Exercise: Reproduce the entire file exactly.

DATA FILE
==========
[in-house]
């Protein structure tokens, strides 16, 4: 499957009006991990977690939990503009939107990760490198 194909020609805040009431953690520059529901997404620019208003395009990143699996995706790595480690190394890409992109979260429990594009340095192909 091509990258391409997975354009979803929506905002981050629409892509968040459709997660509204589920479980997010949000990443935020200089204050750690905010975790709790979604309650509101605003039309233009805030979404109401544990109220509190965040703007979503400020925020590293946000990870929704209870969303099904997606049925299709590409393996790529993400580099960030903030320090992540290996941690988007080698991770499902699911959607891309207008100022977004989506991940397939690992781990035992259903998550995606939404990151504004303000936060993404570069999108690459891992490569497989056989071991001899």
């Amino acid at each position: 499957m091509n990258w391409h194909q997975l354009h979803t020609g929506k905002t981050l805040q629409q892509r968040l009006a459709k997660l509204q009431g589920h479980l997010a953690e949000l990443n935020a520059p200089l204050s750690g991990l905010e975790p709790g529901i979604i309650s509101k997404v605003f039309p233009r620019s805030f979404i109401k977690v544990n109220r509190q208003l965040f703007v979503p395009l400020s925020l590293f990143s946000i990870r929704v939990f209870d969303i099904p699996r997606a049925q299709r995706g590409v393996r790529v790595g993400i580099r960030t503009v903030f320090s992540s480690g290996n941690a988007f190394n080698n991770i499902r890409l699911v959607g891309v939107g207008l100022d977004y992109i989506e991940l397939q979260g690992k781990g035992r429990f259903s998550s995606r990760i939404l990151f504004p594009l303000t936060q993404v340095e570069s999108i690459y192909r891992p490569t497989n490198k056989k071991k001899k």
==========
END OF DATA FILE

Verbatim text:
[in-house]
């Protein structure tokens, strides 16, 4: 499957009006991990977690939990503009939107990760490198 194909020609805040009431953690520059529901997404620019208003395009990143699996995706790595480690190394890409992109979260429990594009340095192909 091509990258391409997975354009979803929506905002981050629409892509968040459709997660509204589920479980997010949000990443935020200089204050750690905010975790709790979604309650509101605003039309233009805030979404109401544990109220509190965040703007979503400020925020590293946000990870929704209870969303099904997606049925299709590409393996790529993400580099960030903030320090992540290996941690988007080698991770499902699911959607891309207008100022977004989506991940397939690992781990035992259903998550995606939404990151504004303000936060993404570069999108690459891992490569497989056989071991001899």
């Amino acid at each position: 499957m091509n990258w391409h194909q997975l354009h979803t020609g929506k905002t981050l805040q629409q892509r968040l009006a459709k997660l509204q009431g589920h479980l997010a953690e949000l990443n935020a520059p200089l204050s750690g991990l905010e975790p709790g529901i979604i309650s509101k997404v605003f039309p233009r620019s805030f979404i109401k977690v544990n109220r509190q208003l965040f703007v979503p395009l400020s925020l590293f990143s946000i990870r929704v939990f209870d969303i099904p699996r997606a049925q299709r995706g590409v393996r790529v790595g993400i580099r960030t503009v903030f320090s992540s480690g290996n941690a988007f190394n080698n991770i499902r890409l699911v959607g891309v939107g207008l100022d977004y992109i989506e991940l397939q979260g690992k781990g035992r429990f259903s998550s995606r990760i939404l990151f504004p594009l303000t936060q993404v340095e570069s999108i690459y192909r891992p490569t497989n490198k056989k071991k001899k």